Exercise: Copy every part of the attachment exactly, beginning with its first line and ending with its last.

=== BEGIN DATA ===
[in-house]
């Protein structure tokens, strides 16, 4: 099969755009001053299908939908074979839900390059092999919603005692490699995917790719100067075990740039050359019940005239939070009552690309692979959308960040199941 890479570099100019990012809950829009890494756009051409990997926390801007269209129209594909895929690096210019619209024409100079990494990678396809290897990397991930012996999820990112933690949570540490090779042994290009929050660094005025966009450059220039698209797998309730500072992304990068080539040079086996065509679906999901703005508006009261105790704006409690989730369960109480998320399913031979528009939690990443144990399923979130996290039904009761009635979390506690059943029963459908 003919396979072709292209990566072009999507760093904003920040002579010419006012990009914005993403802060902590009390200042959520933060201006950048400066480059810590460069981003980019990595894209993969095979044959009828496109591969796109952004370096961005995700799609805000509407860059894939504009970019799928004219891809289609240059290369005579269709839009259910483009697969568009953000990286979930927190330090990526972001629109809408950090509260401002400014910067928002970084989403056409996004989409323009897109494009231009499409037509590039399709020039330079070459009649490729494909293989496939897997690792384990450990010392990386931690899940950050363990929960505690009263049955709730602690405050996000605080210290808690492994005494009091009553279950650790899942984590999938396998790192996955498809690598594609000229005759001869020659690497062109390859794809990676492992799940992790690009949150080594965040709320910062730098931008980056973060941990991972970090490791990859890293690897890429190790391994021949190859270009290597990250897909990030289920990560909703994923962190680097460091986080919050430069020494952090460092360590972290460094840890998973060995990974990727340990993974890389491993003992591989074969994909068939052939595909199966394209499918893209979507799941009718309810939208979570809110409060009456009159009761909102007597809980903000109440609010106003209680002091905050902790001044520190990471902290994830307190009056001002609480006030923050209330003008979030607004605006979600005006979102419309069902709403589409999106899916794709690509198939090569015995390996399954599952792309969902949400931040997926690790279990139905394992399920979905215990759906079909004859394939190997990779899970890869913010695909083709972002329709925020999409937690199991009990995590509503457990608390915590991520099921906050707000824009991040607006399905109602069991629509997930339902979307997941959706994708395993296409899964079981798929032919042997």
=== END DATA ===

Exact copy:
[in-house]
């Protein structure tokens, strides 16, 4: 099969755009001053299908939908074979839900390059092999919603005692490699995917790719100067075990740039050359019940005239939070009552690309692979959308960040199941 890479570099100019990012809950829009890494756009051409990997926390801007269209129209594909895929690096210019619209024409100079990494990678396809290897990397991930012996999820990112933690949570540490090779042994290009929050660094005025966009450059220039698209797998309730500072992304990068080539040079086996065509679906999901703005508006009261105790704006409690989730369960109480998320399913031979528009939690990443144990399923979130996290039904009761009635979390506690059943029963459908 003919396979072709292209990566072009999507760093904003920040002579010419006012990009914005993403802060902590009390200042959520933060201006950048400066480059810590460069981003980019990595894209993969095979044959009828496109591969796109952004370096961005995700799609805000509407860059894939504009970019799928004219891809289609240059290369005579269709839009259910483009697969568009953000990286979930927190330090990526972001629109809408950090509260401002400014910067928002970084989403056409996004989409323009897109494009231009499409037509590039399709020039330079070459009649490729494909293989496939897997690792384990450990010392990386931690899940950050363990929960505690009263049955709730602690405050996000605080210290808690492994005494009091009553279950650790899942984590999938396998790192996955498809690598594609000229005759001869020659690497062109390859794809990676492992799940992790690009949150080594965040709320910062730098931008980056973060941990991972970090490791990859890293690897890429190790391994021949190859270009290597990250897909990030289920990560909703994923962190680097460091986080919050430069020494952090460092360590972290460094840890998973060995990974990727340990993974890389491993003992591989074969994909068939052939595909199966394209499918893209979507799941009718309810939208979570809110409060009456009159009761909102007597809980903000109440609010106003209680002091905050902790001044520190990471902290994830307190009056001002609480006030923050209330003008979030607004605006979600005006979102419309069902709403589409999106899916794709690509198939090569015995390996399954599952792309969902949400931040997926690790279990139905394992399920979905215990759906079909004859394939190997990779899970890869913010695909083709972002329709925020999409937690199991009990995590509503457990608390915590991520099921906050707000824009991040607006399905109602069991629509997930339902979307997941959706994708395993296409899964079981798929032919042997």